Below, there was a huge wine cellar, which is essentially the backbone of the Trimani store as it still is today and, though inside it is obviously much changed now, it still retains the old counter and the Carrara marble fountain where the wine – which until the mid-1980s was still sold on tap – was kept chilled. They were hard years. “My great-grandfather,” says Paolo, in his early 60s, a wine expert who is now at the helm of the business and a bit of a family encyclopedia, “died at the age of 50 (probably of Spanish flu, the predecessor of COVID-19, ed.) during the Great War, without seeing his sons again, my grandfather Paolo and my great-uncle Francesco, one of the ‘boys of ‘99’ [TN: boys born in 1899 conscripted at 18 in 1917] who had left for the front.”
Since then, a lot of water – indeed wine – has passed under the bridge. Grandfather Paul, was a gruff fellow but, under him, the vineria (wine bar and seller) was transformed into an enoteca (professional wine store); they switched from earthenware jars to wine bottles, printed the first price lists, which also included vermouth, brandy and – in the 1930s – whiskey, champagne and cognac, illustrated in catalogs by the painter Maccari: little works of art. The company’s historical clients included the Quirinale, namely the King, the court and later the presidency of the Republic. The next turning point came in the 1970s, when ownership passed to Marco, the son of Paolo senior.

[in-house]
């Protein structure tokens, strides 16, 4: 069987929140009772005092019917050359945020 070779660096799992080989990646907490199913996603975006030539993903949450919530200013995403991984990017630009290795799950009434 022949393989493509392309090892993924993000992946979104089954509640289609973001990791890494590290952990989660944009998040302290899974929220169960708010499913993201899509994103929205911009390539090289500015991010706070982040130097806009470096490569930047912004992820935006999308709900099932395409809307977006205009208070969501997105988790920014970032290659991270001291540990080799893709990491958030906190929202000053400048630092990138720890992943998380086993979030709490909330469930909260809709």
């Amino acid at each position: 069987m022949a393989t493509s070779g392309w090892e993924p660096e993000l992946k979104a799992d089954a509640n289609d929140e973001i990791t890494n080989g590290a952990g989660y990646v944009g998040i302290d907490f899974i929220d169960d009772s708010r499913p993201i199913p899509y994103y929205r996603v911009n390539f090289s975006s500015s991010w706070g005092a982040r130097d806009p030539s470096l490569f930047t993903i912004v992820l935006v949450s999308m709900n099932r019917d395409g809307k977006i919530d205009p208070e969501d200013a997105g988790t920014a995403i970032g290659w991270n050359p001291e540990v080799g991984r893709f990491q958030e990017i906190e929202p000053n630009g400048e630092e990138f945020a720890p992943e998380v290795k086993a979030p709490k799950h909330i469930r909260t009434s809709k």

“My father,” recalls Paul Jr., “inherited a store that now has a certain reputation.” In addition, “he was friends with many artists: Maccari, Tito Balestra, Paolo Premoli. They would come for dinner, engage in endless discussions and drinking. And of Maccari, I remember the beautiful label with the three hands on the bottle and many drawings made often on the back of the wine store receipts. Then following the death of Paolo Gabrielli, 'the nobleman's wine merchant' a great friend of Dad's, we took over in the 1970s an extraordinary warehouse inside the Quirinale in a corner called lo Sperone [the Spur]. For me, as a kid, it was like Ali Baba's treasure trove full of precious packed bottles of Bordeaux.”
He was 40 when I was born, so when I was in my twenties, he was in his sixties. We were from two different generations. He did not approve of all my choices but he followed me. And I had wanted to be an artist since I was small, a passion that I probably actually inherited from him, as he was a great collector, maybe a bit disorganized but a big art lover